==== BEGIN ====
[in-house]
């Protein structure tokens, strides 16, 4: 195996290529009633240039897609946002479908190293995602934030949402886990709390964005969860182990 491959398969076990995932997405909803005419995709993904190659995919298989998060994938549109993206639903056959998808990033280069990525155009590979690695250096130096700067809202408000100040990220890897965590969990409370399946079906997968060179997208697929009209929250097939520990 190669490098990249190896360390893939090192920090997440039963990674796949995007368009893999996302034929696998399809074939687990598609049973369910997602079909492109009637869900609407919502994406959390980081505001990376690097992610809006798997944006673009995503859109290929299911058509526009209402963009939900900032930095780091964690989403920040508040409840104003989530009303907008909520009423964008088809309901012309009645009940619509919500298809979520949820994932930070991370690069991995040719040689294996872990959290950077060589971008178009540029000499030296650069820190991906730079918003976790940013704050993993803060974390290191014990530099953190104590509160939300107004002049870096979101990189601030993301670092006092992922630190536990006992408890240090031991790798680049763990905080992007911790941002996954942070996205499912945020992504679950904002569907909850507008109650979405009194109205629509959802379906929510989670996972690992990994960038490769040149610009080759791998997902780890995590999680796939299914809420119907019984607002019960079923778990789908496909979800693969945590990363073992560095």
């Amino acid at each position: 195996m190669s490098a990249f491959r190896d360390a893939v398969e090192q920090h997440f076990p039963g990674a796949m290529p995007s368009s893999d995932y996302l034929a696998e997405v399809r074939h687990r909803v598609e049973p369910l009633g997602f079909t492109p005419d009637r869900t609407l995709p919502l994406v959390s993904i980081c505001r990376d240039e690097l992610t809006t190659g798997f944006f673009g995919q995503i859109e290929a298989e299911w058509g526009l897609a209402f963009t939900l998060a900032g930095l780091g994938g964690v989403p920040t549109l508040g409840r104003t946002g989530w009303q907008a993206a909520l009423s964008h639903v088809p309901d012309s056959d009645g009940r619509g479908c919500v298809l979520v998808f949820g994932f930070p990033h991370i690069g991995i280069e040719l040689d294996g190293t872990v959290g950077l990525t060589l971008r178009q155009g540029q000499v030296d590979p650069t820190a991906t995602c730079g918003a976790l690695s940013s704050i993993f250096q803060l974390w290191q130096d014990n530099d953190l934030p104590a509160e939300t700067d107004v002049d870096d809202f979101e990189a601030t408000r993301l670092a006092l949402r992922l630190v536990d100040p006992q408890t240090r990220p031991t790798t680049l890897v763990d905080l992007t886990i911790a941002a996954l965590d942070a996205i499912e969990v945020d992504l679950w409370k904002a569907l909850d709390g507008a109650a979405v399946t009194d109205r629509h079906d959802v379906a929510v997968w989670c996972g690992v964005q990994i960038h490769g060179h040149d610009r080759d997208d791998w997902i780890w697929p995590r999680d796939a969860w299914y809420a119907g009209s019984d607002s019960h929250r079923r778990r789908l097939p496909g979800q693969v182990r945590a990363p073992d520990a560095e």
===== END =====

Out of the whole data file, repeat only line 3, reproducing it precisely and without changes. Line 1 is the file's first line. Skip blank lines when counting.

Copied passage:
């Amino acid at each position: 195996m190669s490098a990249f491959r190896d360390a893939v398969e090192q920090h997440f076990p039963g990674a796949m290529p995007s368009s893999d995932y996302l034929a696998e997405v399809r074939h687990r909803v598609e049973p369910l009633g997602f079909t492109p005419d009637r869900t609407l995709p919502l994406v959390s993904i980081c505001r990376d240039e690097l992610t809006t190659g798997f944006f673009g995919q995503i859109e290929a298989e299911w058509g526009l897609a209402f963009t939900l998060a900032g930095l780091g994938g964690v989403p920040t549109l508040g409840r104003t946002g989530w009303q907008a993206a909520l009423s964008h639903v088809p309901d012309s056959d009645g009940r619509g479908c919500v298809l979520v998808f949820g994932f930070p990033h991370i690069g991995i280069e040719l040689d294996g190293t872990v959290g950077l990525t060589l971008r178009q155009g540029q000499v030296d590979p650069t820190a991906t995602c730079g918003a976790l690695s940013s704050i993993f250096q803060l974390w290191q130096d014990n530099d953190l934030p104590a509160e939300t700067d107004v002049d870096d809202f979101e990189a601030t408000r993301l670092a006092l949402r992922l630190v536990d100040p006992q408890t240090r990220p031991t790798t680049l890897v763990d905080l992007t886990i911790a941002a996954l965590d942070a996205i499912e969990v945020d992504l679950w409370k904002a569907l909850d709390g507008a109650a979405v399946t009194d109205r629509h079906d959802v379906a929510v997968w989670c996972g690992v964005q990994i960038h490769g060179h040149d610009r080759d997208d791998w997902i780890w697929p995590r999680d796939a969860w299914y809420a119907g009209s019984d607002s019960h929250r079923r778990r789908l097939p496909g979800q693969v182990r945590a990363p073992d520990a560095e």